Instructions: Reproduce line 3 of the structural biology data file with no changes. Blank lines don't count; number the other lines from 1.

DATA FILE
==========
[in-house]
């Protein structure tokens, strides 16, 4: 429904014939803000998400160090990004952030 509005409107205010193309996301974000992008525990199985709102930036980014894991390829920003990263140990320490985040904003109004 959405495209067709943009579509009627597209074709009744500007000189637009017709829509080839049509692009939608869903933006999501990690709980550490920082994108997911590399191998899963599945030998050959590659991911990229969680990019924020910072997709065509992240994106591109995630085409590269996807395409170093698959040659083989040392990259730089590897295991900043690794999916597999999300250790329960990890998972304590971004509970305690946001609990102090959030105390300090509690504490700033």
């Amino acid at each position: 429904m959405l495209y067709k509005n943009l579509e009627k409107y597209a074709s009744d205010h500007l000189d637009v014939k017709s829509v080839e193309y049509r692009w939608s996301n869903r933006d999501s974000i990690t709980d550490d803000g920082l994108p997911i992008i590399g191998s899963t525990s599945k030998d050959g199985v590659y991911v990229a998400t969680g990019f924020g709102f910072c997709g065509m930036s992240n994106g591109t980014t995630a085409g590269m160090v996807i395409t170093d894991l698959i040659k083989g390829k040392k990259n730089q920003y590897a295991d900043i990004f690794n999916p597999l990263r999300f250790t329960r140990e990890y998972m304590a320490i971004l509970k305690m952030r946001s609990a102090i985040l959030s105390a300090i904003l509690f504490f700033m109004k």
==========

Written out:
């Amino acid at each position: 429904m959405l495209y067709k509005n943009l579509e009627k409107y597209a074709s009744d205010h500007l000189d637009v014939k017709s829509v080839e193309y049509r692009w939608s996301n869903r933006d999501s974000i990690t709980d550490d803000g920082l994108p997911i992008i590399g191998s899963t525990s599945k030998d050959g199985v590659y991911v990229a998400t969680g990019f924020g709102f910072c997709g065509m930036s992240n994106g591109t980014t995630a085409g590269m160090v996807i395409t170093d894991l698959i040659k083989g390829k040392k990259n730089q920003y590897a295991d900043i990004f690794n999916p597999l990263r999300f250790t329960r140990e990890y998972m304590a320490i971004l509970k305690m952030r946001s609990a102090i985040l959030s105390a300090i904003l509690f504490f700033m109004k």